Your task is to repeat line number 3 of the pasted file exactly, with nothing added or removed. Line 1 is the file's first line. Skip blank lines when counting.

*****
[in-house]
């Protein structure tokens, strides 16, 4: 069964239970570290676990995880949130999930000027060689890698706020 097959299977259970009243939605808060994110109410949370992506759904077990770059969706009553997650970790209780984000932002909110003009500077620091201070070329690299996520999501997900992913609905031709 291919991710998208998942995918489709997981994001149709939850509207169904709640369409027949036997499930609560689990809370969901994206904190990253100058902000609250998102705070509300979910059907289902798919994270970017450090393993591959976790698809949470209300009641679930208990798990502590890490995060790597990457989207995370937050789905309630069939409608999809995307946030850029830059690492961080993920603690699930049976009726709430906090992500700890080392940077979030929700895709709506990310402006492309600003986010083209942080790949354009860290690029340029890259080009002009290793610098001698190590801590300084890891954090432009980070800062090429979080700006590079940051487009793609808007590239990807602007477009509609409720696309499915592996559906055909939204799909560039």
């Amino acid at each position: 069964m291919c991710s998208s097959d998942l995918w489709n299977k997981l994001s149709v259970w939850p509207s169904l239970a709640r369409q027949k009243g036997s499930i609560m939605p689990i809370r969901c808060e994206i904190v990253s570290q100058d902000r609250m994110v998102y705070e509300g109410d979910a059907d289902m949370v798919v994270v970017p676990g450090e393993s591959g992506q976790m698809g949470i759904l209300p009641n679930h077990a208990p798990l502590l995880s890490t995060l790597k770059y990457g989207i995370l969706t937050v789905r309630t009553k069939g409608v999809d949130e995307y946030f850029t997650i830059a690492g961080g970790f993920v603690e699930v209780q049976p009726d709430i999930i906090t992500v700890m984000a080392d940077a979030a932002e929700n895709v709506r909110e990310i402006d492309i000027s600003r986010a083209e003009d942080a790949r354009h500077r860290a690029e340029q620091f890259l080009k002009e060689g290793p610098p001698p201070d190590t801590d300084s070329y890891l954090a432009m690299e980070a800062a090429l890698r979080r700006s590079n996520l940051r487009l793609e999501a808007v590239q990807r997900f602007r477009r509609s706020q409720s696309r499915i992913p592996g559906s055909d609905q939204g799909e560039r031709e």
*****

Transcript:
């Amino acid at each position: 069964m291919c991710s998208s097959d998942l995918w489709n299977k997981l994001s149709v259970w939850p509207s169904l239970a709640r369409q027949k009243g036997s499930i609560m939605p689990i809370r969901c808060e994206i904190v990253s570290q100058d902000r609250m994110v998102y705070e509300g109410d979910a059907d289902m949370v798919v994270v970017p676990g450090e393993s591959g992506q976790m698809g949470i759904l209300p009641n679930h077990a208990p798990l502590l995880s890490t995060l790597k770059y990457g989207i995370l969706t937050v789905r309630t009553k069939g409608v999809d949130e995307y946030f850029t997650i830059a690492g961080g970790f993920v603690e699930v209780q049976p009726d709430i999930i906090t992500v700890m984000a080392d940077a979030a932002e929700n895709v709506r909110e990310i402006d492309i000027s600003r986010a083209e003009d942080a790949r354009h500077r860290a690029e340029q620091f890259l080009k002009e060689g290793p610098p001698p201070d190590t801590d300084s070329y890891l954090a432009m690299e980070a800062a090429l890698r979080r700006s590079n996520l940051r487009l793609e999501a808007v590239q990807r997900f602007r477009r509609s706020q409720s696309r499915i992913p592996g559906s055909d609905q939204g799909e560039r031709e």